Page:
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Manager contra curentului

3.89 of 5 stars 3.89  ·  rating details  ·  18,464 ratings  ·  366 reviews
The world s greatest managers differ in sex, age, and race. They employ different styles and focus on different goals. Despite their differences, great managers share one trait: They break virtually every rule conventional wisdom holds sacred. They don t believe that, with enough training, a person can achieve anything he sets his mind to. They don t try to help people ove ...more
Published (first published May 5th 1998)
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Natalia Luneva
The best managers are those that build a work environment where the employees answer positively to these 12 Questions:

1. Do I know what is expected of me at work?
2. Do I have the materials and equipment I need to do my work right?
3. At work, do I have the opportunity to do what I do best every day?
4. In the last seven days, have I received recognition or praise for doing good work?
5. Does my supervisor, or someone at work, seem to care about me as a person?
6. Is there someone at work who encoura
Yesterday, I had a conversation with my best friend. she told me that her new principal (she's a 5th grade teacher) enrolled her in a number of training sessions. I immediately asked, "Why would she do that? She doesn't even know you yet!" My friend was slightly shocked, I think, because we have been conditioned to believe, as employees, that investment in YOU means that someone cares or thinks you're pretty hot stuff. After reading the first third of FBATR, I feel as though managers do too much ...more
Aug 26, 2007 Katie rated it 4 of 5 stars  ·  review of another edition
Recommends it for: managers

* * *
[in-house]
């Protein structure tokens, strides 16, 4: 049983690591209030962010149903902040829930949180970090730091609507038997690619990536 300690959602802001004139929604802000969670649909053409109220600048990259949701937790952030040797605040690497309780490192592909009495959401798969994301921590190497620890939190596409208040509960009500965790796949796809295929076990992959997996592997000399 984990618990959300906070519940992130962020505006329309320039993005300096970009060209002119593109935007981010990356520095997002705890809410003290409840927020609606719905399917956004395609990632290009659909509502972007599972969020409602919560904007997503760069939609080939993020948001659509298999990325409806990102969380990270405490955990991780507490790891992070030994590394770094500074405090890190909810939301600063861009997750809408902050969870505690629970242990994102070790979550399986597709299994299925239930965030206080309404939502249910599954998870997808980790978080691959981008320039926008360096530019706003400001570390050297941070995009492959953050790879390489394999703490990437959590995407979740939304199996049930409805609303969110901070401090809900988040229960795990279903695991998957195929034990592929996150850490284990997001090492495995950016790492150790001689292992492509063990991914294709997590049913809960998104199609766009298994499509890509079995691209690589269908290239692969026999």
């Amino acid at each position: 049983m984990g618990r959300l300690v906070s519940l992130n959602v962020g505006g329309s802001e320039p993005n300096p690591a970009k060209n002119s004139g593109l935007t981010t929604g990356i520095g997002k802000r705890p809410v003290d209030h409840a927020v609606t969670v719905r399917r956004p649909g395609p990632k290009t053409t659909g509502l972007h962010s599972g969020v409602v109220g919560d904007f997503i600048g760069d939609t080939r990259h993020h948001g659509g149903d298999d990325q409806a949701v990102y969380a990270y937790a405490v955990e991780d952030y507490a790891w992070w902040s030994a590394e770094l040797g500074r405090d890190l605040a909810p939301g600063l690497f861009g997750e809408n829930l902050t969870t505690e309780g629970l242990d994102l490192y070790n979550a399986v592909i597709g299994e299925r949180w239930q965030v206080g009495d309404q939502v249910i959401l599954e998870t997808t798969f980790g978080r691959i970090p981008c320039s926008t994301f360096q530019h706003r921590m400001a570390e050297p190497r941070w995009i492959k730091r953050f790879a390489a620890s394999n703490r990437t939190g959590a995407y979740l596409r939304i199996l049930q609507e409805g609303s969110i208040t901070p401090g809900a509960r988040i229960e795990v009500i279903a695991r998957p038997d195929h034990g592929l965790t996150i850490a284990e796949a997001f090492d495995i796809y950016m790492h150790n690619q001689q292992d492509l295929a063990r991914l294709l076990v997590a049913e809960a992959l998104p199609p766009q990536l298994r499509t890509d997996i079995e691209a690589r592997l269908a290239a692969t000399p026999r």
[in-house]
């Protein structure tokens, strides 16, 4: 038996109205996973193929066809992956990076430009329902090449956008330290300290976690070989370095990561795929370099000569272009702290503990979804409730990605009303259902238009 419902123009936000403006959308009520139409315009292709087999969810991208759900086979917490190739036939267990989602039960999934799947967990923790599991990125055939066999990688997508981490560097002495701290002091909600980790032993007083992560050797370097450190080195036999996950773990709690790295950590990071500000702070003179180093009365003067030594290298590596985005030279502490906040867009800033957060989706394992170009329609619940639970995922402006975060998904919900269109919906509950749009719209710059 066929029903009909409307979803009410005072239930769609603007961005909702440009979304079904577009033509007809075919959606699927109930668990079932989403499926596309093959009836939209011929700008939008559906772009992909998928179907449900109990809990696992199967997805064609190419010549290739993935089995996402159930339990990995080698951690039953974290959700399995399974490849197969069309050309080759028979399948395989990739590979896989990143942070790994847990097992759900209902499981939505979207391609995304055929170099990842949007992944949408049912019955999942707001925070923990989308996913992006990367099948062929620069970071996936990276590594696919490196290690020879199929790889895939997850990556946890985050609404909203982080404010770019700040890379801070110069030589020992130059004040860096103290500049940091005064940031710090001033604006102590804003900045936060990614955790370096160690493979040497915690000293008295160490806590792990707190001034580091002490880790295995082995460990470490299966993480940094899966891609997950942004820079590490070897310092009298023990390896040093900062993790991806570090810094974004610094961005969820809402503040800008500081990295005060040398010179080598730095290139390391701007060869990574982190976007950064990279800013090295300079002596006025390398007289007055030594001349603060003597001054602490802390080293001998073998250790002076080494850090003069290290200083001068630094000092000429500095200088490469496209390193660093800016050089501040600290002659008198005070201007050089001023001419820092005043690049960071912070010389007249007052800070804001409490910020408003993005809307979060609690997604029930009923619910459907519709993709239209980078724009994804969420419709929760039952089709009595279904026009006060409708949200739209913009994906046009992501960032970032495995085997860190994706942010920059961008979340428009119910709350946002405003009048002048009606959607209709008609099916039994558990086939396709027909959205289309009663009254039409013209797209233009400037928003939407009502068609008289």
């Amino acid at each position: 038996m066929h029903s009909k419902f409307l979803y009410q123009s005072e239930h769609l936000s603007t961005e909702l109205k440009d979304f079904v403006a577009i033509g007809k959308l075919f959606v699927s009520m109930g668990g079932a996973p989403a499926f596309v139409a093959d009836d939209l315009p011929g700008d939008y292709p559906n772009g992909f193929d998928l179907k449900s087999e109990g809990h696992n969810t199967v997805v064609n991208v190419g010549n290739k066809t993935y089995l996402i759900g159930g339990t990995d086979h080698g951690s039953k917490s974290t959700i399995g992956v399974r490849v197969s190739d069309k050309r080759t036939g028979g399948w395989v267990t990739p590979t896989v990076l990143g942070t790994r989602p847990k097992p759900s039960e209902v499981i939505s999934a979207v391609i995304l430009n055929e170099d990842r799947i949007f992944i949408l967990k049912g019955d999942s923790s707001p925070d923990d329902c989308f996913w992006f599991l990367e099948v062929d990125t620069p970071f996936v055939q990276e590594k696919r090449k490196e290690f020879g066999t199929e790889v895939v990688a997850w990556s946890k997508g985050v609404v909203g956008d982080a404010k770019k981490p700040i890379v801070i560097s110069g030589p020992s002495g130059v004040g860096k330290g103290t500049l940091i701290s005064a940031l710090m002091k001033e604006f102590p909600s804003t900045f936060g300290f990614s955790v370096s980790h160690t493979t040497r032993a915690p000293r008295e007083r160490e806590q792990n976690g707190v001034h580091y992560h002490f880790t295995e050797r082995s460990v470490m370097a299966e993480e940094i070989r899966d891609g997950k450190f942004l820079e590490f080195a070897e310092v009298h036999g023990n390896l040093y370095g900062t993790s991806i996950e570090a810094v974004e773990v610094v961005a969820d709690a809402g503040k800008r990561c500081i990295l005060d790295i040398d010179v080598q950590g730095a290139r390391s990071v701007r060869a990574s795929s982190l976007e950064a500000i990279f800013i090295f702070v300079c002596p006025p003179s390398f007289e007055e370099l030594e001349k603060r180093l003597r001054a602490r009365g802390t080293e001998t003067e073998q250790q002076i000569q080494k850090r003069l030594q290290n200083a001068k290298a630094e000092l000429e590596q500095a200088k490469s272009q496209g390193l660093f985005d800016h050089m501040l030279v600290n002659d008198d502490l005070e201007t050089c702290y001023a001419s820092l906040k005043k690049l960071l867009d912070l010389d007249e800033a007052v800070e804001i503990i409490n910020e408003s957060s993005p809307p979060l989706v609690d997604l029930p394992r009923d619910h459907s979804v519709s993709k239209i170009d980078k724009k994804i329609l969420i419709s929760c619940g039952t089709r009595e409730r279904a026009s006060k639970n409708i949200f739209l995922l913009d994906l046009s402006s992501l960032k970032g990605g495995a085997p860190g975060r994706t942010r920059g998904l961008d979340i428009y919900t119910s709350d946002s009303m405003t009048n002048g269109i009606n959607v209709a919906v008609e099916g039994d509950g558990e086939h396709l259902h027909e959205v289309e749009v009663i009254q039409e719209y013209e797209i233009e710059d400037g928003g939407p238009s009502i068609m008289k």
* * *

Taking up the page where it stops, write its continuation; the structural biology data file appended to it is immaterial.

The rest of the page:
Shelves: self-improvement
This book had some sound advice as it focused on the four key principles all great managers know and practice: 1) select for talent, 2) define the right outcomes, 3) focus on strengths, and 4) encourage employees to find the right fit. It's worth a read, but I feel like I have to have a degree in psychology (or psychiatry for that matter) to be a great manager. Nonetheless, time will tell!
Bob Selden
Other than present the findings of the research studies by the Gallop organisation, I’m not sure what aim the authors had for “First break all the rules”. The title sounds like a “how to” book, yet the introduction does not suggest this.

Chapter one sets out the research results, Chapter two debates what the authors term “conventional wisdom”. The remaining chapters, based on the “4 keys” to successful management, do indeed become a “how to”.

Chapter one is excellent. The 12 questions developed
"People don't leave jobs or companies - they leave managers."
I've just finished reading Marcus Buckingham's book First, Break All the Rules: What the World's Greatest Managers Do Differently recently, and enjoyed it immensely.

I generally like books that go against conventional wisdom, and this book is quite different than the other management books I've read in the years.

For example, the "break all the rules" in the title were touched upon at the introduction section, and I quote directly from the book:

"The greatest managers in the world do not have mu
A perfectly good tree died for this book.

Feb 11, 2010 Ashley rated it 4 of 5 stars  ·  review of another edition
Recommends it for: Anyone who has a job
Recommended to Ashley by: volenti
I'm not a manager, but this book felt especially relevant to me since my company just did an employee survey based on the 12 questions Gallup formulated through this study. It was interesting to compare my thoughts on the survey without knowing anything about it, to learning all the mechanics and data of 'why' behind it all.